In distinguishing between planning lessons and actual classroom teaching–what academics call “interactive” teaching– researchers found that teacher-made routines governed the total number and frequency of decisions. However, these routines for managing groups of 25-35 while teaching content and skills—taking attendance, going over homework, doing seat-work, asking questions–were unpredictably interrupted by the unexpected (e.g., upset students, PA announcements, student questions, equipment breakdown). thus, spontaneous, unplanned decisions had to be made. Both the expected and unexpected piled up teacher decisions in each lesson. Few observers sitting in the back of the classroom notice the quick processing of information teachers make because in happens in nano-seconds. Even fewer policymakers and pundits can acknowledge that such instantaneous decisions even occur in a lesson.

*Researchers Hilda Borko and Richard Shavelson summarized studies that reported .7 decisions per minute during interactive teaching.

*Researcher Philip Jackson (p. 149) said that elementary teachers have 200 to 300 exchanges with students every hour (between 1200-1500 a day), most of which are unplanned and unpredictable calling for teacher decisions, if not judgments.

In short, teaching because it is a “opportunistic”–neither teacher nor students can say with confidence what exactly will happen next–requires “spontaneity and immediacy” (Jackson, p. 166, 152).

Effective teachers, then, like top jazz musicians and basketball rebounders improvise–decide in the moment–as they deal with both the routine and unexpected in the art of teaching.



Filed under how teachers teach

9 responses to “Decision Making among Jazz Musicians, Basketball Players, and Teachers

  1. Raúl Morales

    Your “fraction of a fraction of a second” just reminded me to my teacher Dr. Medina talking us about “nano seconds” decision making and “immediate feedback”, about his ongoing research on expertise teaching. Here’s the reference. Hope it helps.

    The reflexive-dialogic dimension of Pedagogical Content Knowledge in university teaching. Revista de Educación, 374. October-December 2016, pp. 67-90.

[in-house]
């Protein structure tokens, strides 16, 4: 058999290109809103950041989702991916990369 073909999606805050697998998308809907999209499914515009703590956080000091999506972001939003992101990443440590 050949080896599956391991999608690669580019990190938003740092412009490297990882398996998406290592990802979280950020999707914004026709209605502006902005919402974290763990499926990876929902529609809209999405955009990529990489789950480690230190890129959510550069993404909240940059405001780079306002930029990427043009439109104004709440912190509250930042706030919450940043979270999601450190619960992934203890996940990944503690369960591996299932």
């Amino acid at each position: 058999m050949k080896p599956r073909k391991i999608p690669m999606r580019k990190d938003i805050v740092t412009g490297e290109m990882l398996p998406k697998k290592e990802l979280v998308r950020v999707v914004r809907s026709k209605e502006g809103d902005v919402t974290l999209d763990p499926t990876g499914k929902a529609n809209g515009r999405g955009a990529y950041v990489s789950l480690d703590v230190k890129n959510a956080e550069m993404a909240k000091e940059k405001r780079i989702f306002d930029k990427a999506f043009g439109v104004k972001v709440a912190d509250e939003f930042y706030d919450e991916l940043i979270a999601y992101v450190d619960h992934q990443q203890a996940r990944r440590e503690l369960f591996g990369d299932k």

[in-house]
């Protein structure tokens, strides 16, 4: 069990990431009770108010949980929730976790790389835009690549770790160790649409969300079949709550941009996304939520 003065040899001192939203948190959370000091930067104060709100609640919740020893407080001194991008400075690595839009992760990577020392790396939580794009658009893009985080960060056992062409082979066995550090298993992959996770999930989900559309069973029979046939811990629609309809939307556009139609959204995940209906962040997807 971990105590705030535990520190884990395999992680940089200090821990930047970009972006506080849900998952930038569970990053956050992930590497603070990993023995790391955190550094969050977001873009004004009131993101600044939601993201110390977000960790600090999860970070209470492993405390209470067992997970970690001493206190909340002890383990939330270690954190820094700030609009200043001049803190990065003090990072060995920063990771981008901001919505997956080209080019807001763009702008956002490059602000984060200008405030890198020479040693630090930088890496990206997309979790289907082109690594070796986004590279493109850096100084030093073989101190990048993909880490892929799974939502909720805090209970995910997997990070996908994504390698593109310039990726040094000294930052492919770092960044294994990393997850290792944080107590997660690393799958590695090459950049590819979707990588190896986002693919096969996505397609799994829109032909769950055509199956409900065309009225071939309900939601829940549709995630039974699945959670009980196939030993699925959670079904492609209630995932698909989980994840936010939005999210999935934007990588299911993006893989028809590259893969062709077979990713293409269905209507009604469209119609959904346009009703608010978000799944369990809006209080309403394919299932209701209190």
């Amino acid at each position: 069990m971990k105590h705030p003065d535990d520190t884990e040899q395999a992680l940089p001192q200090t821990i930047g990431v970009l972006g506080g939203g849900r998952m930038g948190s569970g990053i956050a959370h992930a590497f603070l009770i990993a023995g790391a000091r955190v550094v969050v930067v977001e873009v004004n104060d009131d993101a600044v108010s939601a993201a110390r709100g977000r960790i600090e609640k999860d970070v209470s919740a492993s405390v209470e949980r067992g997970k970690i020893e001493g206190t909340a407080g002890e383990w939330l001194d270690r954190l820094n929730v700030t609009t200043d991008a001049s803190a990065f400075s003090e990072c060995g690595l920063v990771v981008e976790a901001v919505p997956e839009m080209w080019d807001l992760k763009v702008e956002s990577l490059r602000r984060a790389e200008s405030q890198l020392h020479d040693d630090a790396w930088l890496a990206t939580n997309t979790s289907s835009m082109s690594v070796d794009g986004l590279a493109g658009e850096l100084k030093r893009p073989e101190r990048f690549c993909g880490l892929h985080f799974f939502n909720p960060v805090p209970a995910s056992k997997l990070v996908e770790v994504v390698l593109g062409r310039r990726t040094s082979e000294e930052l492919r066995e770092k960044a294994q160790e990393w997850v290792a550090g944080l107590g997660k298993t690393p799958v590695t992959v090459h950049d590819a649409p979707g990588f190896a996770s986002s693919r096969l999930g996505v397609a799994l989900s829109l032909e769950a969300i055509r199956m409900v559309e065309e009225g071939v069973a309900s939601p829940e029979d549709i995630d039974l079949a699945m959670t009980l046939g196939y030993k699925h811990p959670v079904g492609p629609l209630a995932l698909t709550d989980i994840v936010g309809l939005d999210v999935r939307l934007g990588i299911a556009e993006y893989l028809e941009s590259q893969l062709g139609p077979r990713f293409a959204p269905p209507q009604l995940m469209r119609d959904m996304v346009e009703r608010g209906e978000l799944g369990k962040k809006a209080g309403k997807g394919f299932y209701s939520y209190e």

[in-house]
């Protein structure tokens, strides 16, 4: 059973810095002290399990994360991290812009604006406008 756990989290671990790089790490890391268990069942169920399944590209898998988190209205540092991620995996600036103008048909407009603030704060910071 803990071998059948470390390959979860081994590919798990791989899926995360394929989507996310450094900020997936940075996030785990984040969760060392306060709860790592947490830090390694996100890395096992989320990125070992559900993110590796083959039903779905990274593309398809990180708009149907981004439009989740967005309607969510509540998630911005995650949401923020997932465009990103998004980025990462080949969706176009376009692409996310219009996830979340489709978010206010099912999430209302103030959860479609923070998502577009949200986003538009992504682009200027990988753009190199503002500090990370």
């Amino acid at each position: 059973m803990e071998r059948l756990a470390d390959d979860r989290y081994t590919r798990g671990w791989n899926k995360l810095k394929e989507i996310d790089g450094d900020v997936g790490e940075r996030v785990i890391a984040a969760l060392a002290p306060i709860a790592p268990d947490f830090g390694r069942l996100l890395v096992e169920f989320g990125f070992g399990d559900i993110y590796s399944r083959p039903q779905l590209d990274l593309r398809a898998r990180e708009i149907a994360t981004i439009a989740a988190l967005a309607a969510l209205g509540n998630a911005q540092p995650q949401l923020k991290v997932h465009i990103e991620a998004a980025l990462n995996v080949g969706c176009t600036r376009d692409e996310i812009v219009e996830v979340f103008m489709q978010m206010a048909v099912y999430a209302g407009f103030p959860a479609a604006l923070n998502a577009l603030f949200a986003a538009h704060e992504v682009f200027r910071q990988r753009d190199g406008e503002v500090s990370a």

DOI: 10.4438/1988-592X-RE-2016-374-326

    “We have frequently observed in our study how teachers, when interacting with students, go beyond their own understanding of the subject matter to capture how students are correctly understanding (or not) the topic that is being explained. Knowledge sustaining this skill cannot be solely that of the subject matter itself. The teachers observed were able to appreciate in situ how relevant student interventions were: a true dialogic and reflective skill that allowed them to gauge and diagnose students’ knowledge in terms of «understanding the subject» while continuing to teach. Through immediate feedback and based on this in situ assessment, teachers effectively help redefine students’ understanding of the topic being addressed. This «didactic interpretation» is sustained on the ability of teachers to maintain a floating focus on both students’ ideas and understanding and on their own knowledge, without interrupting the flow of the class. (:86-87)

  2. Laura H. Chapman

    Thanks for refreshing the work of Phillip Jackson on the complexity of conversations with students, one at a time, in pairs, in various combinations up to an entire class, almost always with interruptions and excursions to unplanned places. By comparison jazz is an organized event.
    I am reminded of some other research, presented in “Thinking, Fast and Slow,” a best-selling book published in 2011 by Nobel Memorial Prize in Economics laureate Daniel Kahneman. Kahneman adds credibility to “intuition” by calling it fast thinking. Pity the poor teacher who is not a fast thinker.

  3. Rebecca deCoca

    This is the type of thinking that scripted, no-excuses charters don’t understand and don’t want to allow. As if you could micro-control every single thing that happens in class, and as if it would give you the best results if you could!

Leave a Reply

Fill in your details below or click an icon to log in: Logo

You are commenting using your account. Log Out / Change )

Twitter picture

You are commenting using your Twitter account. Log Out / Change )

Facebook photo

You are commenting using your Facebook account. Log Out / Change )

Google+ photo

You are commenting using your Google+ account. Log Out / Change )

Connecting to %s